Exploratorium Climate Explorer

Climate is what you expect, weather is what you get

Go to the Exploratorium climate explorer website


Notice that there are tabs on the top of the page for

Home, Atmosphere, Hydrosphere, Cryosphere, Biosphere, and Global Effects.

The Home page links to six pages of introductory images and text about global climate change.

For weather classes, the Atmosphere and Hydrosphere sections are the most useful.


One of the most useful images in the introduction is the earth's energy budget diagram. A diagram summarizing electromagnetic radiation which hits the earth and leaves the earth.

The energy budget of the earth. Solar radiation in is 100 units.
The earth reemits 100 units as shortwave (i.e. visible, UV and near IR), and longwave, (i.e. far IR, radiation.)


The atmosphere section includes some interesting images.

Shortwave electromagnetic radiation leaving the earth.

Shortwave electromagnetic radiation from the earth.

To Do and Notice

Notice which regions on this map reflect the sun's energy back into space: The white or beige areas show sunlight reflecting from Africa's Sahara Desert, as well as from high clouds over the tropical oceans, Amazonia, and tropical Africa. On the other hand, darker areas show sunlight penetrating the atmosphere in the cloud-free areas of the oceans.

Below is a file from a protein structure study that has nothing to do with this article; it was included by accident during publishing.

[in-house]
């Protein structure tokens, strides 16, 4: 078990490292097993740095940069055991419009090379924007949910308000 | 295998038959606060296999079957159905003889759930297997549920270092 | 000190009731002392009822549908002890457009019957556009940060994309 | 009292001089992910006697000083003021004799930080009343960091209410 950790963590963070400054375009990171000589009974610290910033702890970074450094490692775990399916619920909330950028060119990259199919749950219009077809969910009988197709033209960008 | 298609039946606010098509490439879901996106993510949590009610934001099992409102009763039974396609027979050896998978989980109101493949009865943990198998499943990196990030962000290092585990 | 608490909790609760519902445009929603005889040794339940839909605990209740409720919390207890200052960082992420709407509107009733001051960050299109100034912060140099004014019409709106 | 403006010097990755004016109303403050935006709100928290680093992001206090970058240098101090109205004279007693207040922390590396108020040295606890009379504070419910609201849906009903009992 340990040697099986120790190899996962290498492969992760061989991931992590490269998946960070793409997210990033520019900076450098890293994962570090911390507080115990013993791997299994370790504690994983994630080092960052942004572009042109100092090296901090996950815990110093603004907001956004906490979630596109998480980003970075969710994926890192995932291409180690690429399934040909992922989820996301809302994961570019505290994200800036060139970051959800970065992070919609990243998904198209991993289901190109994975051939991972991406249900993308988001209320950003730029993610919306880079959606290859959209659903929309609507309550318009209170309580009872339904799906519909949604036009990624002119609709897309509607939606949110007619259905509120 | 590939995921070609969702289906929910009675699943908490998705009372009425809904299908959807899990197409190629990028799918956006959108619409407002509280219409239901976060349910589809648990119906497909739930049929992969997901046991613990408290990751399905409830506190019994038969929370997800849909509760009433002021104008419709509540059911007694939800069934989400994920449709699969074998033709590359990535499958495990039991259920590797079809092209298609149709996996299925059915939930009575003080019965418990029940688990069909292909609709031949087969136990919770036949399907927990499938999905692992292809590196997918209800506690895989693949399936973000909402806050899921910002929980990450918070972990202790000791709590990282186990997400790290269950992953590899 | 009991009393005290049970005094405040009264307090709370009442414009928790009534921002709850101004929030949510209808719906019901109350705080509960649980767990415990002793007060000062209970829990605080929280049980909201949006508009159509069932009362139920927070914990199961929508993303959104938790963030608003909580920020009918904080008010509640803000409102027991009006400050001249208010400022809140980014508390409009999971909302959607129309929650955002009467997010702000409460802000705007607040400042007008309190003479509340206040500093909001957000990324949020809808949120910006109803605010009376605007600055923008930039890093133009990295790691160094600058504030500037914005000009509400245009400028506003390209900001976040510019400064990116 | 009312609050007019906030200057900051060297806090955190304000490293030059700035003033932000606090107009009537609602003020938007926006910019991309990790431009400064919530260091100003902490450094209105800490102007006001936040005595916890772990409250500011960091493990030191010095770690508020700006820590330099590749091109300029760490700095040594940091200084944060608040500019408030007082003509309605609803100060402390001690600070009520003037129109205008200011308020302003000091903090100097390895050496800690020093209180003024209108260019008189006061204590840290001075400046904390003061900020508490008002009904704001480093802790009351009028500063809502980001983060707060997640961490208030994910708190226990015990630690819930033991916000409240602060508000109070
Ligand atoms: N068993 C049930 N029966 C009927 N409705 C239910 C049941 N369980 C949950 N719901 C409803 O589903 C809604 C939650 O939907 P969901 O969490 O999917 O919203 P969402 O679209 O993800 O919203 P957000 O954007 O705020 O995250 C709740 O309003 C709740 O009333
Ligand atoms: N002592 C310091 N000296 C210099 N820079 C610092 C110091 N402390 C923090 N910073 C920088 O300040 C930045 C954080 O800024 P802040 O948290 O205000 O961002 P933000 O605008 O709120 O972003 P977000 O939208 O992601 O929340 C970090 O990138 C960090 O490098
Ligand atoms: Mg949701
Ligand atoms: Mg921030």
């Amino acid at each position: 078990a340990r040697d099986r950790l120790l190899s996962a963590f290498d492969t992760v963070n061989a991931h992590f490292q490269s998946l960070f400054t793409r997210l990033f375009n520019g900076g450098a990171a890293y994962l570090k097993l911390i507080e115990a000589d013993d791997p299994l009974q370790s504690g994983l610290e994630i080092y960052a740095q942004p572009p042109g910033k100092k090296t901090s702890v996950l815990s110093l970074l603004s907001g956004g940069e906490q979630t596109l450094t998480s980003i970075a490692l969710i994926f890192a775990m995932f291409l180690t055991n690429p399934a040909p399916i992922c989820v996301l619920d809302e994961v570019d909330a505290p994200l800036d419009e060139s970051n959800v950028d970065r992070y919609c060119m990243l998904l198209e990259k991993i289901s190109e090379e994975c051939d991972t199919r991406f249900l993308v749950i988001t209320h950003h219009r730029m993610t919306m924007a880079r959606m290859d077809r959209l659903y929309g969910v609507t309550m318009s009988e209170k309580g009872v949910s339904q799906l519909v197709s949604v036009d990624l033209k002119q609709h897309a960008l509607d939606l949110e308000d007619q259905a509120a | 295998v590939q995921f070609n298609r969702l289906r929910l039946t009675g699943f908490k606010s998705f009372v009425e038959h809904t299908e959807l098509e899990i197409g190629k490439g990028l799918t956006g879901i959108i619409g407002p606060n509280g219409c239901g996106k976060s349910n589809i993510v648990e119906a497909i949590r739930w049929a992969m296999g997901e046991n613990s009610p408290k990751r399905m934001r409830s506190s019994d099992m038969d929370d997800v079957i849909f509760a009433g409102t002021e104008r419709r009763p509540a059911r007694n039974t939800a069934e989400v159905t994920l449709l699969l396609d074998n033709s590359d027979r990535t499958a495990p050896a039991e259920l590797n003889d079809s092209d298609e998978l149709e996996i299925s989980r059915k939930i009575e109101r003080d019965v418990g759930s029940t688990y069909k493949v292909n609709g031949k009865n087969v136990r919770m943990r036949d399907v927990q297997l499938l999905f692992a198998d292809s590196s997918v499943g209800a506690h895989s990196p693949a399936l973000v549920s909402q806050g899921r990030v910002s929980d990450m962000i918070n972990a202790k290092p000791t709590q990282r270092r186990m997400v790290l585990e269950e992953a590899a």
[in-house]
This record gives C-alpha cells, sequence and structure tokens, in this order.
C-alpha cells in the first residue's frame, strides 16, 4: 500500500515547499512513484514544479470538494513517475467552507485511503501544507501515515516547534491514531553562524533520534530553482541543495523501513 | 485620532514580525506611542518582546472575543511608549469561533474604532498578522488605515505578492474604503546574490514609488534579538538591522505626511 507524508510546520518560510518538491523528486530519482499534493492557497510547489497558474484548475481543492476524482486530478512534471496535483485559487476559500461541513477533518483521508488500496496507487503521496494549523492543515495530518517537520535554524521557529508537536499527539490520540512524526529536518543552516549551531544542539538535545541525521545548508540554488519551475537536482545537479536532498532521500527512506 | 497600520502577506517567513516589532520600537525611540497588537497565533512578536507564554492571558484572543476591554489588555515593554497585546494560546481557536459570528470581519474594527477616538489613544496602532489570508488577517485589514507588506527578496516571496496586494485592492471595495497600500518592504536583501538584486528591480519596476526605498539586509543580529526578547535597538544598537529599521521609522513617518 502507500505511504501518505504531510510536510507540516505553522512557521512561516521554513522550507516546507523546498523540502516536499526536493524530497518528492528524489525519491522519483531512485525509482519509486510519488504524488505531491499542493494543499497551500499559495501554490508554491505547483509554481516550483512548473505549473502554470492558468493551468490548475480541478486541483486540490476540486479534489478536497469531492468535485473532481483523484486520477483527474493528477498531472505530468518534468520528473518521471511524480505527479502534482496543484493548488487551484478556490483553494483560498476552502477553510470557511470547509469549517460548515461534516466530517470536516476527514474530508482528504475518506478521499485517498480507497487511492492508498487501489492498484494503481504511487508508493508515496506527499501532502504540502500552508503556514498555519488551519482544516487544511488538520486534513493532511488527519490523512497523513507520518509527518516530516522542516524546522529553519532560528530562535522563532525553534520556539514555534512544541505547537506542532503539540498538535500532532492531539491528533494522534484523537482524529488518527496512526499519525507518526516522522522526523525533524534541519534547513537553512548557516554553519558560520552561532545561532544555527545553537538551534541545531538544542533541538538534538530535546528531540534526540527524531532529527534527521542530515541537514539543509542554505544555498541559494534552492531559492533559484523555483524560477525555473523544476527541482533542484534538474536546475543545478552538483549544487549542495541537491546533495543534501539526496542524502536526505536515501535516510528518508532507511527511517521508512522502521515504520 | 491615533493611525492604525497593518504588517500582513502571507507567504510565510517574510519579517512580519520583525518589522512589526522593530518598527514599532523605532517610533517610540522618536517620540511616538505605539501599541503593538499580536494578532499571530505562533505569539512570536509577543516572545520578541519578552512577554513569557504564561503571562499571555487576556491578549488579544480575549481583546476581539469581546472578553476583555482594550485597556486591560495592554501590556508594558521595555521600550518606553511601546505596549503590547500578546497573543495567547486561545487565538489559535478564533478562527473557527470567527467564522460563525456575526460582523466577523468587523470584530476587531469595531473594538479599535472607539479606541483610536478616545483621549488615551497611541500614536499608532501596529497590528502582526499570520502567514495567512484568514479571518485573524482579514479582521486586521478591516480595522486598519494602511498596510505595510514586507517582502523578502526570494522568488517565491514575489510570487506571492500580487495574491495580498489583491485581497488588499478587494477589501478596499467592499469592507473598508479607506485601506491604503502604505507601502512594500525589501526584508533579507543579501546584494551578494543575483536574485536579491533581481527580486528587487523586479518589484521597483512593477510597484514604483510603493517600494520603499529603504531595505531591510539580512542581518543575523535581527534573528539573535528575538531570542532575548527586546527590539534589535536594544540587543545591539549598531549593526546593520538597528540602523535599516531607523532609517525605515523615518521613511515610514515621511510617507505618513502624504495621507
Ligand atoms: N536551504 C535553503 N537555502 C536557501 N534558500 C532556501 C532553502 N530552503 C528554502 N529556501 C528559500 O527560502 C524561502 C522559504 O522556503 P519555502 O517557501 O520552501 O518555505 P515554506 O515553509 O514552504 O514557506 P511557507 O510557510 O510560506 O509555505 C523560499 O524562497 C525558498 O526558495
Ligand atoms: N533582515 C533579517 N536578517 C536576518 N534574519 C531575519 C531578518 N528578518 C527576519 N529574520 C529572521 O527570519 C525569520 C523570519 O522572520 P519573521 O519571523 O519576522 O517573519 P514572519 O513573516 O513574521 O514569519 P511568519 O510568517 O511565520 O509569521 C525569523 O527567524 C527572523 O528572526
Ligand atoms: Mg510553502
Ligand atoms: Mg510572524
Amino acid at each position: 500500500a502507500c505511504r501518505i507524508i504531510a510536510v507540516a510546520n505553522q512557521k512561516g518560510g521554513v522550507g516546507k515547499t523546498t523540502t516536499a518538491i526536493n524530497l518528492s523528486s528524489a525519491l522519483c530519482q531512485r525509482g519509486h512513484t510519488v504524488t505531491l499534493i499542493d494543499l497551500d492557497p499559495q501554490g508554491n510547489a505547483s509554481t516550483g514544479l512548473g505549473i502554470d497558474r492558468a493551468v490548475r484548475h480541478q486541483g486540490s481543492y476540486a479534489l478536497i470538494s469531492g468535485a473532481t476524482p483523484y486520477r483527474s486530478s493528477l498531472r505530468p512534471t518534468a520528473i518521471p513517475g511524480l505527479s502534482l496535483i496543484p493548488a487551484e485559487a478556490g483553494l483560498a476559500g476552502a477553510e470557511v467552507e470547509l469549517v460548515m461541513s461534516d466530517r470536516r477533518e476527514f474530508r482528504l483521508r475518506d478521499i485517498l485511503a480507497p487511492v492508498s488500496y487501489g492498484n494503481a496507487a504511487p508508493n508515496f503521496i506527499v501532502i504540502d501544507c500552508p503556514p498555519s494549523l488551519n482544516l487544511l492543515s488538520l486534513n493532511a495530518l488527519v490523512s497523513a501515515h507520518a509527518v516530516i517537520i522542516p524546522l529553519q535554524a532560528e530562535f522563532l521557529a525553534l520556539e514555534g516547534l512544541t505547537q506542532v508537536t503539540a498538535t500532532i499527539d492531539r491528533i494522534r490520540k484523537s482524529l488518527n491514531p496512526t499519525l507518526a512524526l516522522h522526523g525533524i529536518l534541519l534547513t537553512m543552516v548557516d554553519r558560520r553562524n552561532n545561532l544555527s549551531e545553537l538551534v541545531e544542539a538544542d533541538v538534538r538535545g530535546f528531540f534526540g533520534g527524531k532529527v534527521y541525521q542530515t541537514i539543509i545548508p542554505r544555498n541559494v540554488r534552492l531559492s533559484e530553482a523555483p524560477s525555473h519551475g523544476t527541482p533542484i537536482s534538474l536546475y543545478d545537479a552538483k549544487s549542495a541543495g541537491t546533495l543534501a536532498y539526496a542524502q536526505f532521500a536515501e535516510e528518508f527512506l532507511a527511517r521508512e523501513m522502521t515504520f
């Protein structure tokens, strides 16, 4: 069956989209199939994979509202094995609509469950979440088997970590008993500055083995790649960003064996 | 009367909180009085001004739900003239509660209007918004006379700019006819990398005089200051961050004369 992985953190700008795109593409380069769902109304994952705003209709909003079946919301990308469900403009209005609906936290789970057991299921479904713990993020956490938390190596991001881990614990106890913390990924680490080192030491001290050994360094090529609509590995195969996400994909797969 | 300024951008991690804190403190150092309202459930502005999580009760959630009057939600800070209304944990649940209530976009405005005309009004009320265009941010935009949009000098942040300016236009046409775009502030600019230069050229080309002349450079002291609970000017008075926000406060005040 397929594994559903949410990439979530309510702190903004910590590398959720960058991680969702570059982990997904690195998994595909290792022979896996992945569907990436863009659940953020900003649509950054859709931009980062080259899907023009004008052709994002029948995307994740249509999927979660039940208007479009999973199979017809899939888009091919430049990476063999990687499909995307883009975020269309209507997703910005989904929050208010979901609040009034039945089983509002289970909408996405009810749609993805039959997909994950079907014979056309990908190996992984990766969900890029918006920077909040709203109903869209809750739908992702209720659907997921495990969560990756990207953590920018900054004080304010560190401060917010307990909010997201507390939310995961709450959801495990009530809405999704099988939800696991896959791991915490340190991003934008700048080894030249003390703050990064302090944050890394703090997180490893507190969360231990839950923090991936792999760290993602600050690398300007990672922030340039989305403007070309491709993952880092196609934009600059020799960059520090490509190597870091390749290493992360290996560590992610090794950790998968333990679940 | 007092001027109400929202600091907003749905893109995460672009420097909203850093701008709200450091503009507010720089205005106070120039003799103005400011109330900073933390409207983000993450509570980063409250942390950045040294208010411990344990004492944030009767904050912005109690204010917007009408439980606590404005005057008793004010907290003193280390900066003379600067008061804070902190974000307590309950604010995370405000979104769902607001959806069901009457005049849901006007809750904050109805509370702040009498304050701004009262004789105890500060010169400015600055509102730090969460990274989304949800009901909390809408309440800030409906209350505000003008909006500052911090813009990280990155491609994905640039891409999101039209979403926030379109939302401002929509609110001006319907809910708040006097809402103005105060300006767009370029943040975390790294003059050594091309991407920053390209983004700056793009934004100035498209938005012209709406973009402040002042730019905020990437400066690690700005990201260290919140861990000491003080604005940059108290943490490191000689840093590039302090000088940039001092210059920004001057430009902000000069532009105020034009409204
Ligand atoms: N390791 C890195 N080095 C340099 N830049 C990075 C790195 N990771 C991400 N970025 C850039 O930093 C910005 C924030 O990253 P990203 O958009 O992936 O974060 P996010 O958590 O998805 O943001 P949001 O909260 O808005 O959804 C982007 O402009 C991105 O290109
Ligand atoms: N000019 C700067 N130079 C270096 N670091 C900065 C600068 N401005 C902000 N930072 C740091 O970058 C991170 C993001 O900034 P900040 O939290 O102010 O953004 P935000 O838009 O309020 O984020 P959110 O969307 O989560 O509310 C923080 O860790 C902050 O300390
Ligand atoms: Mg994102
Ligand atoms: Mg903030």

Longwave Electromagnetic radiation emitted by the Earth

Longwave electromagnetic radiation from the earth.

To Do and Notice

The orange-red areas of this image show heat being emitted from relatively cloud-free bands north and south of the equator. On the other hand, the dark blue areas over Amazonia, North America, tropical Africa, Indonesia, and Asia show where less heat is being emitted&emdash;in these areas, the earth's heat is being trapped by thick, high clouds. Clouds tend to form over warm areas (like tropical landmasses) as heat rises. The heated air cools as it rises, and the water vapor it contains condenses to form clouds.

The Keeling Curve

Carbon dioxide concentration in the earth's atmosphere versus date.

Carbon dioxide in the atmosphere traps heat and warms the earth's surface. (Other greenhouse gases also trap heat, as do clouds.) This graph presents measurements of carbon dioxide concentration in the atmosphere over the last half of the twentieth century. These measurements represent continuous air samples taken at a lava field near Hawaii's lofty Mauna Loa volcano. Mauna Loa's remoteness makes it an exceptionally good spot to take such measurements, because influences of vegetation or human activity on the amount of carbon dioxide are minimal. The units of concentration are parts per million by volume.

To Do and Notice

Notice how the carbon dioxide concentration increases with time and how it fluctuates up and down yearly.


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Scientific Explorations with Paul Doherty

© 2003

1 November 2003